Monday 3rd – Friday 7th February 2020 at £277 per student
This course provides an opportunity for school with low student numbers to prepare, plan and collect data for their individual Non-Exam Assessment for A Level Geography.
Staff at half the student price plus VAT.
Students will be greeted by their tutor, with a welcome talk followed by a brief tour of the centre. Allocation of wellies and waterproofs. The teaching will begin by 14.00 with transport departing for Minehead at 14.30.
Water Cycles: Nettlecombe drainage basin
After identifying a suitable enquiry question students will investigate inputs, flows, stores and outputs of water within subsystems of the
Nettlecombe Estate catchment. Students will learn about the concept of a water balance on a local scale, allowing students to relate this to
a global scale.
Fieldwork can include: Infiltration measurements, soil compaction, aspect, soil moisture (antecedent conditions), land use, discharge, throughfall
Secondary Research: Long term data sets of Nettlecombe Estate rain gauge measurements and Nettlecombe Estate discharge measurements
Field site(s): Nettlecombe Estate
Geographical Skills Workshop
Students will explore ways of presenting quantitative data and statistical analysis.
Morning and Afternoon
Place: The nature and importance of places and contrasting place investigation
Creswell (2008) defined place within geography as a ‘meaningful segment of geographical space’. Exploring the local coastal town of Minehead students will be introduced to the concept of place and its importance within geography through experiential fieldwork.
Fieldwork may include: Narratives, sound mapping, field sketching, activity mapping, rephotography, emotional mapping
Secondary research: Historical and current census data, historical photographs,
Fieldwork site(s): Minehead (20 minutes)
Geographical Skills Workshop
Using the data collected in the afternoon students will explore ways to present and analyse their qualitative data.
Carbon Cycles: Sequestration from trees on Nettlecombe Estate
The Nettlecombe estate contains a wide variety of tree species within its 223 acres of undulating park land. Following the geographical process of enquiry, students will identify fieldwork opportunities and construct methodologies for investigating carbon sequestration in different stands of tree species within Kings Wood and Park Wood. Carbon sequestration from trees can then be put into context of students own lives by exploring the wider carbon cycle e.g. using carbon calculators to put amounts of carbon into context.
Fieldwork can include: Measuring carbon content of individual trees.
Secondary Research: Nettlecombe Estate management plan, the wider carbon cycle.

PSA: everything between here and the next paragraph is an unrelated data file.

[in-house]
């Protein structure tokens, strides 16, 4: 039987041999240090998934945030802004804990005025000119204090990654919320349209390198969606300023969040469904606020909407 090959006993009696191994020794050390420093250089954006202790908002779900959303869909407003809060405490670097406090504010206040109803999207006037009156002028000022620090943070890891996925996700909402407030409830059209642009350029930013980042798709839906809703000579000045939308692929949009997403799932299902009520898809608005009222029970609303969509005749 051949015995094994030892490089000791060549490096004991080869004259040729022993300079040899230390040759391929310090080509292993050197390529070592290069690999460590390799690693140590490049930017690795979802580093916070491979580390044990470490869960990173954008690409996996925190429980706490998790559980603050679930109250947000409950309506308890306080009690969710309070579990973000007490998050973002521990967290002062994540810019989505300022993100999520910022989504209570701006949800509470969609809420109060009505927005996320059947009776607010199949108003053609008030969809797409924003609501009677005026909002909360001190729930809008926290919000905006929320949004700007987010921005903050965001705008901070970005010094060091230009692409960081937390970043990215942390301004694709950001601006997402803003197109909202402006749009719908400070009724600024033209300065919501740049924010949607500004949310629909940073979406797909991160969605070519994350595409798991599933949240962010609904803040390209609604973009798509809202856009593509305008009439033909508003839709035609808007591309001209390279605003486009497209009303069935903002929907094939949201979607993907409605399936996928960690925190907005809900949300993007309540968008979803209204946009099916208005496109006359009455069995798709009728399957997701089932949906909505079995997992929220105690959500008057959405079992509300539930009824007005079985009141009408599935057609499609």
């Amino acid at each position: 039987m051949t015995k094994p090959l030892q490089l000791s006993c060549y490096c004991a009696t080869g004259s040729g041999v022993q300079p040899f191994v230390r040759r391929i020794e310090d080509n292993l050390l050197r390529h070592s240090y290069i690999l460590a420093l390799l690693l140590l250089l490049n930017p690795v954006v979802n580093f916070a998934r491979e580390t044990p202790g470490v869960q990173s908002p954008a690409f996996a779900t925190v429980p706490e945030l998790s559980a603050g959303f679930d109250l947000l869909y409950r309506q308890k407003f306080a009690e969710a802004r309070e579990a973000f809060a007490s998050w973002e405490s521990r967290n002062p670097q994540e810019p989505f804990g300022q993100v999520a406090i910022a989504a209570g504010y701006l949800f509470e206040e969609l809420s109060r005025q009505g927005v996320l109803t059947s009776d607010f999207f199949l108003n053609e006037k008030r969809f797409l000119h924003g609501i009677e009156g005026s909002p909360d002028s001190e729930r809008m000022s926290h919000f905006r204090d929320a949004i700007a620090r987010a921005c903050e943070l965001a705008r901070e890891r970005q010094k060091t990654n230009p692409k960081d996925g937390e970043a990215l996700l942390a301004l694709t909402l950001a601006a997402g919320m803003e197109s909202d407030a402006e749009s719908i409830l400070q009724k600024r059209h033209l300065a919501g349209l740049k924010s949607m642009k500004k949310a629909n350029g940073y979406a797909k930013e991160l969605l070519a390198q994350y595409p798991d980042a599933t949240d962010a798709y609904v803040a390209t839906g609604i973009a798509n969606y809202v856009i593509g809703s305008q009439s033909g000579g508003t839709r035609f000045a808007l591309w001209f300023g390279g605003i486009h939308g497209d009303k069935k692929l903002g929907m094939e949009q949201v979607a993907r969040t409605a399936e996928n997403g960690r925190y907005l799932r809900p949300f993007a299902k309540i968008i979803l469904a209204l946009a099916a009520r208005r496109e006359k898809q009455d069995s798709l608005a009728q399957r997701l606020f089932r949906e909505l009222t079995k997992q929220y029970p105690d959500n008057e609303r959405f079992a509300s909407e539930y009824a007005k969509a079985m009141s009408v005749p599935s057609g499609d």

Field site(s): Nettlecombe Estate – Kings Wood (20 minute walk from centre)
Afternoon and Evening
Students will be introduced to the Independent Investigation requirements and will be guided through the route to enquiry and the planning process.
Choosing an area/topic that has been visited in the week, and an interest focus from the student that links to the specification, students will begin planning their Independent Investigation*. This will include:
- Choosing an area/topic to focus on
- Creating an informed, interesting and viable enquiry question and subquestions
- Finalising a creative methodology, including sampling strategies, sample locations, number of samples, creation of recording tables, sources of secondary data
- Consideration of ethical implications of their investigation
- Consideration of risks involved when undertaking primary data collection
- Completing of the NEA proposal form.
*This session is a continuation of the prior planning work that has been completed in school. Students do not need to have a finalised question before coming to the centre however research into topic, locations and methodologies is strongly advised so that this can be continued into the
planning afternoon at the centre
Morning and Afternoon
Investigative Geography (The Independent Investigation)
Field Data Collection
During this day students will work individually or within groups, as appropriate, to collect initial primary field data. They will be supported by the FSC field teachers to review data and methods of collection as well as provide guidance on health and safety, equipment and environmental issues.
Students will have opportunity to:
- Begin data collection, reflecting on and improving the methods used.
- Observe and record phenomena and data variables according to their data design framework
- Demonstrate their practical knowledge and skill in handing data collection technologies and equipment
- Build their understanding of the concepts underlying and processes operating within the real world environment
Fieldwork site(s) will be dependent on students projects and staff availability: Nettlecombe Estate, Porlock Bay (40 mins – transport required), Watchet (15 minutes – transport requirements), Minehead (20 minutes – transport required)
An evening outdoor activity
Students have the opportunity to go on a guided nature walk/night walk. There may be the opportunity for mammal trapping and bat detecting.
Or alternatively some team games on the front lawn to unwind to celebrate finishing their data collection for their NEA.
Follow up Investigative Geography (The Independent Investigation)
Students will have an opportunity to start writing up the investigation including:
- Data presentation (including where possible use of ArcGIS)
- Data analysis (including statistics)
Course ends at 12:30
Added value of this course
- Develop personal skills
- Have fun
- Be inspired by a passion for the subject
- Build friendships